Coskata officials used the workshop to announce the company is so confident in its production system it has decided to start licensing its proprietary technology later this year. Coskata’s process is far more robust than originally estimated because the company can process cellulosic feedstock from agricultural sources, urban land waste, forests and a variety of manufacturing waste materials. Company officials also said once the process is perfected, ethanol from cellulosic sources would become price competitive with gasoline without any federal tax credit.  Here is a likely game changer, early entry will matter, and locking up raw materials critical and locations will have major cost effects.

Earlier this year Joe Skurla, the president and CEO of DuPont Danisco, used a prepared statement to say, “The future of cellulosic ethanol is a realistic route to energy independence.  More importantly, it also shows that our industry will contribute significantly to a low carbon transportation sector and the new green economy.”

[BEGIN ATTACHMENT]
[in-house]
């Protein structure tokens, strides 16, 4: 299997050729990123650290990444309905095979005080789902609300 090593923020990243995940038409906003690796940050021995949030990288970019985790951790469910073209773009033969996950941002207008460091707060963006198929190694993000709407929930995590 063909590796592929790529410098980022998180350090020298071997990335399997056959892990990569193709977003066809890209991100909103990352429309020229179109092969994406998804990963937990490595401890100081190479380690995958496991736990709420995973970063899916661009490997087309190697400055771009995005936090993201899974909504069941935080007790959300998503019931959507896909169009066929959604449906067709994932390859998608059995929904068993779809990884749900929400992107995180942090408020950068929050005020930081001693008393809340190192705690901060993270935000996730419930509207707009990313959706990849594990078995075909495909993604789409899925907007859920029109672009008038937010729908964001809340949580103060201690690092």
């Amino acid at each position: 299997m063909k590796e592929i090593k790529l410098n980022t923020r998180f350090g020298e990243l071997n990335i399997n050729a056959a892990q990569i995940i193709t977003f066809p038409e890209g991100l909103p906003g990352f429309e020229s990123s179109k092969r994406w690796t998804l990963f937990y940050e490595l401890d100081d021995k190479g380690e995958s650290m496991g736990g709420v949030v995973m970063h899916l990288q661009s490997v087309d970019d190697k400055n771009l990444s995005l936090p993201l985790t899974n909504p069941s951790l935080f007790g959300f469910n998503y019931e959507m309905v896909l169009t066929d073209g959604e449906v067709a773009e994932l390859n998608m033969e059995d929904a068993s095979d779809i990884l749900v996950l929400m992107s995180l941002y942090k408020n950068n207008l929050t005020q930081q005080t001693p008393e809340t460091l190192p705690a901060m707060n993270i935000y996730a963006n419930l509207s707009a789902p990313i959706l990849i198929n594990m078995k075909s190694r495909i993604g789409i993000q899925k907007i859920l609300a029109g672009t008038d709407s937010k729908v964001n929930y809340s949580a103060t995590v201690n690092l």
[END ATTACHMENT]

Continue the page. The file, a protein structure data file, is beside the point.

Sandia National Laboratory, sponsored by General Motors, released a study earlier this year finding that large volumes of cellulosic biofuels could be produced from already identified biomass sources and resources without displacing crop production (first pdf). The study indicated that even without incentives cellulosic biofuels could potentially compete with gasoline with oil prices of between $70 and $90 per barrel by 2030, given the expected accelerated development of technology and feedstocks.  (Part two looks at the feasibility of 90 billion gallons annual production.)

Those numbers can be either high or low.  Sandia also found that the needed investment in cellulosic biorefineries would be comparable to that needed to expand domestic oil exploration and production to similar levels. It noted that building the needed transportation and distribution infrastructure presented a challenge, but was still possible.

During a panel discussion at the Fuel Ethanol Workshop participants from ethanol-related companies and enzyme businesses were asked to identify the most important constraint holding back the development of cellulosic ethanol.  No one mentioned technology or the national recession as constraints to cellulosic ethanol.